Erin Spencer was an undergraduate studying marine ecology when she got the news. Dizzy with excitement and ready to shout from the rooftops, Spencer ran to her mentor’s office.
“I burst in and told her I had gotten the Explorer grant,” Spencer says. “I mean, I assumed it would take multiple tries.”
At 19 years old, Spencer had become a National Geographer Explorer, a community whose ranks have also included Jane Goodall and Jacques Cousteau. Spencer had never before applied for a grant, but she learned about the Explorer grants a year prior at the National Geographic Explorer’s Festival—an annual event that brings together National Geographic-supported scientists, conservationists, explorers, and storytellers from around the world to share their discoveries, insights, and solutions for creating a more sustainable future.
While Goodall and Cousteau are among the most famous Explorers, thousands of others have received grants, too.
“I really credit that first grant from National Geographic to setting me on this track,” Spencer says.
Since its inception 130 years ago, the National Geographic Society has awarded more than 13,000 grants and supported the work of more than 3,000 explorers in the field.
Early career grants, like the one Spencer received, are often the primary entry point for those eager to establish an initial affiliation with the National Geographic Society, says Alex Moen, vice president of Explorer Programs.
Moen, who has been at the Society for 17 years, oversees the team dedicated to identifying and supporting the Explorer community. Being an Explorer isn’t a staff position within the Society; rather, being an Explorer is an opportunity to pursue projects and fieldwork with Society funding, training, and resources, and to join a community of like-minded people. The Explorer community is comprised of conservationists, scientists, storytellers, educations, and technologists—a group Moen collectively calls change-makers.
Being a National Geographic Explorer is about more than just engaging in exploration for the sake of exploration or for conquering the unknown: It’s about embarking on exploration with a purpose.
“There is a broad spectrum of opportunity for people to engage, but I think fundamental [to becoming an Explorer] is having this kind of passion to learn, to understand, to know, and to share,” Moen explains.
Additionally, being an Explorer often comes with a drive to protect—people, planet, wildlife. “I think it’s these traits or mindset that National Geographic Explorers all have. It makes them part of this team,” Moen says.
Dr. Gladys Kalema-Zikusoka’s mission to protect wildlife, particularly the critically endangered mountain gorilla, is what led this Uganda-based veterinarian to become one of the newest members of the National Geographic Explorer team.
The 48-year-old is the founder and CEO of Conservation Through Public Health, a grassroots NGO and U.S. nonprofit that sits at the intersection of wildlife conservation and public health in communities around Africa’s protected areas, particularly Uganda’s Bwindi Impenetrable National Park, where an estimated half of the world’s critically endangered mountain gorillas live.
For the past six months, Dr. Kalema-Zikusoka and her team have used the funding from the Society to expand CTPH’s integrated gorilla and human-health initiatives to new areas around Bwindi Impenetrable National Park marked with high human and gorilla conflict.
“Being part of the [Explorer] community is... helping me to pursue my passion of discovering new things about gorillas and other wildlife and implementing conservation initiatives with local communities that help to ensure a better future for the critically endangered mountain gorillas,” Dr. Kalema-Zikusoka says.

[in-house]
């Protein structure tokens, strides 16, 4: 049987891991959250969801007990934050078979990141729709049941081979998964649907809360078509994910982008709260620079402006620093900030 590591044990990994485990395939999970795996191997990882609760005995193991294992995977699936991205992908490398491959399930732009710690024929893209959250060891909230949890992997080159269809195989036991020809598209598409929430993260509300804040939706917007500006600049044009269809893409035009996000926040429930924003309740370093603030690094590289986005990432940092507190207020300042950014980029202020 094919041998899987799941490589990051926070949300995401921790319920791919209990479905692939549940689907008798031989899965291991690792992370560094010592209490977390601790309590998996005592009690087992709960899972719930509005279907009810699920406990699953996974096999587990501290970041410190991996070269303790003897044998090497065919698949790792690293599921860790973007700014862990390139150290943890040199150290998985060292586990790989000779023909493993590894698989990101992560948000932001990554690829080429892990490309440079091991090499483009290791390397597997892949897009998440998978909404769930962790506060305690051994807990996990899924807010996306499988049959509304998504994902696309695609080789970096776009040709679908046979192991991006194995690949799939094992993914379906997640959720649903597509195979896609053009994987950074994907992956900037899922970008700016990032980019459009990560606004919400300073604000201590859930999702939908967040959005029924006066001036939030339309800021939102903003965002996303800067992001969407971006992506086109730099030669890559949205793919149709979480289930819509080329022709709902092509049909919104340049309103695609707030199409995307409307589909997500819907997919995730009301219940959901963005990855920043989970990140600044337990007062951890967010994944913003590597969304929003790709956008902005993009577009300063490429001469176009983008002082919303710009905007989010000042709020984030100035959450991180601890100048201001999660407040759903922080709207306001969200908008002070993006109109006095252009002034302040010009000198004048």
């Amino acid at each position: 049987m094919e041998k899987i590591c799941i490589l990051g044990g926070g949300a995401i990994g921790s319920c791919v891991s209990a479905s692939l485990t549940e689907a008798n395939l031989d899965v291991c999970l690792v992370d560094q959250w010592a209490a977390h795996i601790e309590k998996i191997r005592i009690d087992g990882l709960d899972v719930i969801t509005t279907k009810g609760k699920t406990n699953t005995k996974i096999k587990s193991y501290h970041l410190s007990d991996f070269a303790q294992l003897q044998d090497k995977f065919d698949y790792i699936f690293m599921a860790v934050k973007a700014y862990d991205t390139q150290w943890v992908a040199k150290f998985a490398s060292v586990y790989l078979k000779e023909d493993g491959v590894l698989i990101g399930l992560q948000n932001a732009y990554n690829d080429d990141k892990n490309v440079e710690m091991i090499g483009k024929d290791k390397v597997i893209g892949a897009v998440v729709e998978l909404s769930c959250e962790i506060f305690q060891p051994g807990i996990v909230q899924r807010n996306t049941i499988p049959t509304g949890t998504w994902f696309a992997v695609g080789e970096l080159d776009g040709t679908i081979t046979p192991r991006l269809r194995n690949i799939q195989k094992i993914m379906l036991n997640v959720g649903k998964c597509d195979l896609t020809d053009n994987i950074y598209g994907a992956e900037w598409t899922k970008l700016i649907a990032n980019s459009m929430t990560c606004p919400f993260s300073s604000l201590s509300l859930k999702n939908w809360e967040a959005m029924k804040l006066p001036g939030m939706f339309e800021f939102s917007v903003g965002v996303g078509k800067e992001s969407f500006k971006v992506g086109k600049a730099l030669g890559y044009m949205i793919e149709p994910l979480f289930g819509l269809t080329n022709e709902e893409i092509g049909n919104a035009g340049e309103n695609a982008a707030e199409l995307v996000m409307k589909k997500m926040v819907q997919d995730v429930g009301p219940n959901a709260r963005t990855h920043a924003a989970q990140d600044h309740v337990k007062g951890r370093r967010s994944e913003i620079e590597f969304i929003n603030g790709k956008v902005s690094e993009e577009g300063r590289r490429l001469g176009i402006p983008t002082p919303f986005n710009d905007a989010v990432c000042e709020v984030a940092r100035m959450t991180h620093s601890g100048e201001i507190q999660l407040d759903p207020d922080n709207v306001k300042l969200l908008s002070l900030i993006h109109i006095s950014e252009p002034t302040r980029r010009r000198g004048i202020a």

In addition to that, the Society’s Explorer program provides Kalema-Zikusoka and her team with additional tools to conduct their work, including cameras or educational opportunities to connect with other Explorers and communicate their work more effectively.
Educational support, skill development, and career growth is a big part of the Explorer experience, Moen says.
“It is not just about bringing people in and giving them a title as a National Geographic Explorer,” Moen says. “What we also want to do is provide them with tools and skills that help them develop as leaders. How do we provide them not just with resources or funding, but how do we give them training in the areas of storytelling, conservation, and other skills?”
Being an Explorer means being empowered—through science storytelling bootcamps, mentorship, engaging in the Explorer community, and access to tools and technology.
For Spencer, getting that first grant in 2012 was the catalyst for pursuing her life’s calling.
“I always liked science and I thought it would be part of my job, but never thought I would become a scientist,” Spencer says. “Becoming an explorer made me realize how much I just love the investigating and the research side [of science].”
Six years later, Spencer is now a graduate student at UNC Chapel Hill, where she studies marine ecology. She recently received a third grant from the National Geographic Society to investigate whether there is a regional trend in seafood mislabeling along the Atlantic Coast. As part of her work, Spencer travels from North Carolina to Florida, collecting seafood from sushi shops, supermarkets, and restaurants that is labeled as red snapper.
Her ultimate goal is to provide consumers with tools and best practices to avoid seafood mislabeling and to raise awareness about the problem.
In the process of collecting and testing DNA samples, Spencer is learning a few new ways to cook the fish that’s left over from her research. “I have about six pounds of frozen fish in my freezer right now,” she says, laughing—and she has National Geographic to thank for that.